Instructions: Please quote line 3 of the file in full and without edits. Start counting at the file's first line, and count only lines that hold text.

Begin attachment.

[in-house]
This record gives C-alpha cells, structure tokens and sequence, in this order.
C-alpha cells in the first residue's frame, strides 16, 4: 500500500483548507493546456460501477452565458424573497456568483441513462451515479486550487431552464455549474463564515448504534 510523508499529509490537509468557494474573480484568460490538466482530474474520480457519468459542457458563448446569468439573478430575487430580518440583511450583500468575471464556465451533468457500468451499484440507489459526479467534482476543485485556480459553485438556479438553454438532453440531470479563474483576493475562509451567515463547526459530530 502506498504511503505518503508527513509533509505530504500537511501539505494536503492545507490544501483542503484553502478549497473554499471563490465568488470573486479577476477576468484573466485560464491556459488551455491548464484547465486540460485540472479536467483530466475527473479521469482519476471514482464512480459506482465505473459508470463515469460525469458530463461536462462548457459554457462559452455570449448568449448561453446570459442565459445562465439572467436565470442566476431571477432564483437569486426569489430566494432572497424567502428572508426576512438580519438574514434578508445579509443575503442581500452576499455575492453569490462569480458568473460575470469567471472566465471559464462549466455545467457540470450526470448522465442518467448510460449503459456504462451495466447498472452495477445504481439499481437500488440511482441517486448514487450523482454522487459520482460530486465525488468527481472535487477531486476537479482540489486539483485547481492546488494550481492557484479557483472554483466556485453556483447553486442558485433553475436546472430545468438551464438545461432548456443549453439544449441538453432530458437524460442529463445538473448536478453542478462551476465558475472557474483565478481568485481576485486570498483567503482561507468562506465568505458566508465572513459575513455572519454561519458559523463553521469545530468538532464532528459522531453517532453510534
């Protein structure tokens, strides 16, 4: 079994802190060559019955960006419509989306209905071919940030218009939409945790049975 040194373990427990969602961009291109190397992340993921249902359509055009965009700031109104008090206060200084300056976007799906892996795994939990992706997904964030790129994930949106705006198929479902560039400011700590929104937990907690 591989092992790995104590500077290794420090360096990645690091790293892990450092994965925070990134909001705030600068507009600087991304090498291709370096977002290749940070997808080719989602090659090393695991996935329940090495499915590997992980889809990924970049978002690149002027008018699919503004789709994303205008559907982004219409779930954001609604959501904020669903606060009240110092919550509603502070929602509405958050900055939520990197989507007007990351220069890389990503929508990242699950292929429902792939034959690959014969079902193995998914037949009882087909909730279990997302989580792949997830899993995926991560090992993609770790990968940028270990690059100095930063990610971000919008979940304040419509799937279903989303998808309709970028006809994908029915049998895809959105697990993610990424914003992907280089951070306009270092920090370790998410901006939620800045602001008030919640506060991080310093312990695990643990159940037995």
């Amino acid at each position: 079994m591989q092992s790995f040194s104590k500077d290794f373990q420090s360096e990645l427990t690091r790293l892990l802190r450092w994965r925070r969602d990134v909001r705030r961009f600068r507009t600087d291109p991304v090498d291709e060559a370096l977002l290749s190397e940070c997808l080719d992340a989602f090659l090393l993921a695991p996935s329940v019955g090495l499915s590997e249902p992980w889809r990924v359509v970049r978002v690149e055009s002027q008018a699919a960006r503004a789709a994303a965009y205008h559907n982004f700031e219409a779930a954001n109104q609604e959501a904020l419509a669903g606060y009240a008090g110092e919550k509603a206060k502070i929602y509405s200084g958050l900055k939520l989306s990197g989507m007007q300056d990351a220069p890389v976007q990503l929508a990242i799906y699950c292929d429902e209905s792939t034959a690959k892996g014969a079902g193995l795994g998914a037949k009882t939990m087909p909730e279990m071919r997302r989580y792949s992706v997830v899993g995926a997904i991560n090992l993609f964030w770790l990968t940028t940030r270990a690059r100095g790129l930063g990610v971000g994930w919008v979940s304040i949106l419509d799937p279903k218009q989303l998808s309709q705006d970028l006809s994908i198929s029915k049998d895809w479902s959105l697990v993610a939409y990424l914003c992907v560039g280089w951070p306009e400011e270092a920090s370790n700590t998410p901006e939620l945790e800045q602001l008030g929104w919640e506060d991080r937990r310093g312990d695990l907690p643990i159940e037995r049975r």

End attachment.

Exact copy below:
C-alpha cells in the first residue's frame, strides 16, 4: 500500500483548507493546456460501477452565458424573497456568483441513462451515479486550487431552464455549474463564515448504534 510523508499529509490537509468557494474573480484568460490538466482530474474520480457519468459542457458563448446569468439573478430575487430580518440583511450583500468575471464556465451533468457500468451499484440507489459526479467534482476543485485556480459553485438556479438553454438532453440531470479563474483576493475562509451567515463547526459530530 502506498504511503505518503508527513509533509505530504500537511501539505494536503492545507490544501483542503484553502478549497473554499471563490465568488470573486479577476477576468484573466485560464491556459488551455491548464484547465486540460485540472479536467483530466475527473479521469482519476471514482464512480459506482465505473459508470463515469460525469458530463461536462462548457459554457462559452455570449448568449448561453446570459442565459445562465439572467436565470442566476431571477432564483437569486426569489430566494432572497424567502428572508426576512438580519438574514434578508445579509443575503442581500452576499455575492453569490462569480458568473460575470469567471472566465471559464462549466455545467457540470450526470448522465442518467448510460449503459456504462451495466447498472452495477445504481439499481437500488440511482441517486448514487450523482454522487459520482460530486465525488468527481472535487477531486476537479482540489486539483485547481492546488494550481492557484479557483472554483466556485453556483447553486442558485433553475436546472430545468438551464438545461432548456443549453439544449441538453432530458437524460442529463445538473448536478453542478462551476465558475472557474483565478481568485481576485486570498483567503482561507468562506465568505458566508465572513459575513455572519454561519458559523463553521469545530468538532464532528459522531453517532453510534